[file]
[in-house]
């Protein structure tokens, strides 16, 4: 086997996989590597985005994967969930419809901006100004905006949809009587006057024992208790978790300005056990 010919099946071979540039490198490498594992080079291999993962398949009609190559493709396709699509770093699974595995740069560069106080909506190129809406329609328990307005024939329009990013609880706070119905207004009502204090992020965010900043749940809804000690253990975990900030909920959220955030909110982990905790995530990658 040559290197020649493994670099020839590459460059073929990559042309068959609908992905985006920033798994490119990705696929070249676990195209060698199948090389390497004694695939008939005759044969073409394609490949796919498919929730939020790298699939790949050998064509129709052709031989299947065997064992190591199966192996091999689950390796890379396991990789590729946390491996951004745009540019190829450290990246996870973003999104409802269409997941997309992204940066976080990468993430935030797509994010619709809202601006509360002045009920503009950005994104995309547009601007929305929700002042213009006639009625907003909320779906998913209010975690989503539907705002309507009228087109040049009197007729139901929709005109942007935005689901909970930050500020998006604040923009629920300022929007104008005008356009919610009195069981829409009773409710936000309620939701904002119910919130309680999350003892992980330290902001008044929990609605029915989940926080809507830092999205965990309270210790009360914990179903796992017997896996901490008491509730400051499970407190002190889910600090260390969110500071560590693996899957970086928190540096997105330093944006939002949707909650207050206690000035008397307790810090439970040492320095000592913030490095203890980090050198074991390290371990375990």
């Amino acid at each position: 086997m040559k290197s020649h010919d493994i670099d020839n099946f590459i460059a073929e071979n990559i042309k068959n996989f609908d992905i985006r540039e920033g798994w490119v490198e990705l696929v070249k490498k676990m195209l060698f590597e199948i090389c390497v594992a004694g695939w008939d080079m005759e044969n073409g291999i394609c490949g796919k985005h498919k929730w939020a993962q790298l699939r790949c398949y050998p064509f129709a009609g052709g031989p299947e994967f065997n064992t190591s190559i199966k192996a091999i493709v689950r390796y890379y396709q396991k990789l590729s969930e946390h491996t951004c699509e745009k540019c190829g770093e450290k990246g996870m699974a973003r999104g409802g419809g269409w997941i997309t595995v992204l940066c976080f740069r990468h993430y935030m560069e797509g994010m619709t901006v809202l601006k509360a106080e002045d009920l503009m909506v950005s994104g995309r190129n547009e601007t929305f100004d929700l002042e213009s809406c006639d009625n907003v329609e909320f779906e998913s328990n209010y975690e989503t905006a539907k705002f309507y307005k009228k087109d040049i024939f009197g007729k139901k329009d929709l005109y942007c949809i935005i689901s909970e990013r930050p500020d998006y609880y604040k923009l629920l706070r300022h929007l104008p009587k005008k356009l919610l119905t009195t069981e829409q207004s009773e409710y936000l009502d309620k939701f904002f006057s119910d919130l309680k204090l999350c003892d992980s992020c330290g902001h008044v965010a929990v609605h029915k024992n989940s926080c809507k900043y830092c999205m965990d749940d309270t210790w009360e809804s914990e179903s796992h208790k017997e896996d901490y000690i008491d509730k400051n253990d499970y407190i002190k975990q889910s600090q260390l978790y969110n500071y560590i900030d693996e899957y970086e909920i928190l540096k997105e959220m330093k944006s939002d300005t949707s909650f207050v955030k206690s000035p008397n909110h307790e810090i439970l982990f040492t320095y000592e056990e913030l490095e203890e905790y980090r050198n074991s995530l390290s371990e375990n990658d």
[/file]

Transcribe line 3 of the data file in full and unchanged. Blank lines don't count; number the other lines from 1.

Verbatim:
């Amino acid at each position: 086997m040559k290197s020649h010919d493994i670099d020839n099946f590459i460059a073929e071979n990559i042309k068959n996989f609908d992905i985006r540039e920033g798994w490119v490198e990705l696929v070249k490498k676990m195209l060698f590597e199948i090389c390497v594992a004694g695939w008939d080079m005759e044969n073409g291999i394609c490949g796919k985005h498919k929730w939020a993962q790298l699939r790949c398949y050998p064509f129709a009609g052709g031989p299947e994967f065997n064992t190591s190559i199966k192996a091999i493709v689950r390796y890379y396709q396991k990789l590729s969930e946390h491996t951004c699509e745009k540019c190829g770093e450290k990246g996870m699974a973003r999104g409802g419809g269409w997941i997309t595995v992204l940066c976080f740069r990468h993430y935030m560069e797509g994010m619709t901006v809202l601006k509360a106080e002045d009920l503009m909506v950005s994104g995309r190129n547009e601007t929305f100004d929700l002042e213009s809406c006639d009625n907003v329609e909320f779906e998913s328990n209010y975690e989503t905006a539907k705002f309507y307005k009228k087109d040049i024939f009197g007729k139901k329009d929709l005109y942007c949809i935005i689901s909970e990013r930050p500020d998006y609880y604040k923009l629920l706070r300022h929007l104008p009587k005008k356009l919610l119905t009195t069981e829409q207004s009773e409710y936000l009502d309620k939701f904002f006057s119910d919130l309680k204090l999350c003892d992980s992020c330290g902001h008044v965010a929990v609605h029915k024992n989940s926080c809507k900043y830092c999205m965990d749940d309270t210790w009360e809804s914990e179903s796992h208790k017997e896996d901490y000690i008491d509730k400051n253990d499970y407190i002190k975990q889910s600090q260390l978790y969110n500071y560590i900030d693996e899957y970086e909920i928190l540096k997105e959220m330093k944006s939002d300005t949707s909650f207050v955030k206690s000035p008397n909110h307790e810090i439970l982990f040492t320095y000592e056990e913030l490095e203890e905790y980090r050198n074991s995530l390290s371990e375990n990658d």